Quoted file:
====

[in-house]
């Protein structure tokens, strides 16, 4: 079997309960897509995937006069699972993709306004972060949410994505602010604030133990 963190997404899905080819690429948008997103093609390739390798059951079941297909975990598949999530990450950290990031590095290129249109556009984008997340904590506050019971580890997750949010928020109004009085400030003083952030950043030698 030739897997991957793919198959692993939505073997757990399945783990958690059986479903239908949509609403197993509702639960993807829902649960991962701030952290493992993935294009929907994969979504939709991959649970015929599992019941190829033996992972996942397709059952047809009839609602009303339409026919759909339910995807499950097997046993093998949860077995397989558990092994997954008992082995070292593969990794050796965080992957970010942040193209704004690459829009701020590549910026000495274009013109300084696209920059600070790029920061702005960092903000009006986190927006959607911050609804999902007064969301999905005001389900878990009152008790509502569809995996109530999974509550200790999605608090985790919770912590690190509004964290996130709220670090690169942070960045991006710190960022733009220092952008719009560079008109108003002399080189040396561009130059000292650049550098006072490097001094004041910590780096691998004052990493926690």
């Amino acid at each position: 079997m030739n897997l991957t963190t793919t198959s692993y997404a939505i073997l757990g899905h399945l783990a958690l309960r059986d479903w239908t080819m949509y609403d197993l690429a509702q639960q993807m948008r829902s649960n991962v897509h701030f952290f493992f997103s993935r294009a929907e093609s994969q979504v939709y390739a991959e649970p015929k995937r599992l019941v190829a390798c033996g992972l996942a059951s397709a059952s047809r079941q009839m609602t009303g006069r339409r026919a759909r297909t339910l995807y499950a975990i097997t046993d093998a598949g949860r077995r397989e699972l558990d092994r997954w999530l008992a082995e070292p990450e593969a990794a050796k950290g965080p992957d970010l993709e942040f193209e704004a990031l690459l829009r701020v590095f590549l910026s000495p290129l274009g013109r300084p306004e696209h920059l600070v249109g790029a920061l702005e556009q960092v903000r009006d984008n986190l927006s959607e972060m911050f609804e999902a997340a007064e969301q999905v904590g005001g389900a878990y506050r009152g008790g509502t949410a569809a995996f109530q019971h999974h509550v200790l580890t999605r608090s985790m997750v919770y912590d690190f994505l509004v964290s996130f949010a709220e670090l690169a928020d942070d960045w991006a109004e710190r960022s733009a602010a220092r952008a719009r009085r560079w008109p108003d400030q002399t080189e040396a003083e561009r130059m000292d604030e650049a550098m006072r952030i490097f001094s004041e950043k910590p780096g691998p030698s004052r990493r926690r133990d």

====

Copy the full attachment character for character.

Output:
[in-house]
């Protein structure tokens, strides 16, 4: 079997309960897509995937006069699972993709306004972060949410994505602010604030133990 963190997404899905080819690429948008997103093609390739390798059951079941297909975990598949999530990450950290990031590095290129249109556009984008997340904590506050019971580890997750949010928020109004009085400030003083952030950043030698 030739897997991957793919198959692993939505073997757990399945783990958690059986479903239908949509609403197993509702639960993807829902649960991962701030952290493992993935294009929907994969979504939709991959649970015929599992019941190829033996992972996942397709059952047809009839609602009303339409026919759909339910995807499950097997046993093998949860077995397989558990092994997954008992082995070292593969990794050796965080992957970010942040193209704004690459829009701020590549910026000495274009013109300084696209920059600070790029920061702005960092903000009006986190927006959607911050609804999902007064969301999905005001389900878990009152008790509502569809995996109530999974509550200790999605608090985790919770912590690190509004964290996130709220670090690169942070960045991006710190960022733009220092952008719009560079008109108003002399080189040396561009130059000292650049550098006072490097001094004041910590780096691998004052990493926690």
């Amino acid at each position: 079997m030739n897997l991957t963190t793919t198959s692993y997404a939505i073997l757990g899905h399945l783990a958690l309960r059986d479903w239908t080819m949509y609403d197993l690429a509702q639960q993807m948008r829902s649960n991962v897509h701030f952290f493992f997103s993935r294009a929907e093609s994969q979504v939709y390739a991959e649970p015929k995937r599992l019941v190829a390798c033996g992972l996942a059951s397709a059952s047809r079941q009839m609602t009303g006069r339409r026919a759909r297909t339910l995807y499950a975990i097997t046993d093998a598949g949860r077995r397989e699972l558990d092994r997954w999530l008992a082995e070292p990450e593969a990794a050796k950290g965080p992957d970010l993709e942040f193209e704004a990031l690459l829009r701020v590095f590549l910026s000495p290129l274009g013109r300084p306004e696209h920059l600070v249109g790029a920061l702005e556009q960092v903000r009006d984008n986190l927006s959607e972060m911050f609804e999902a997340a007064e969301q999905v904590g005001g389900a878990y506050r009152g008790g509502t949410a569809a995996f109530q019971h999974h509550v200790l580890t999605r608090s985790m997750v919770y912590d690190f994505l509004v964290s996130f949010a709220e670090l690169a928020d942070d960045w991006a109004e710190r960022s733009a602010a220092r952008a719009r009085r560079w008109p108003d400030q002399t080189e040396a003083e561009r130059m000292d604030e650049a550098m006072r952030i490097f001094s004041e950043k910590p780096g691998p030698s004052r990493r926690r133990d």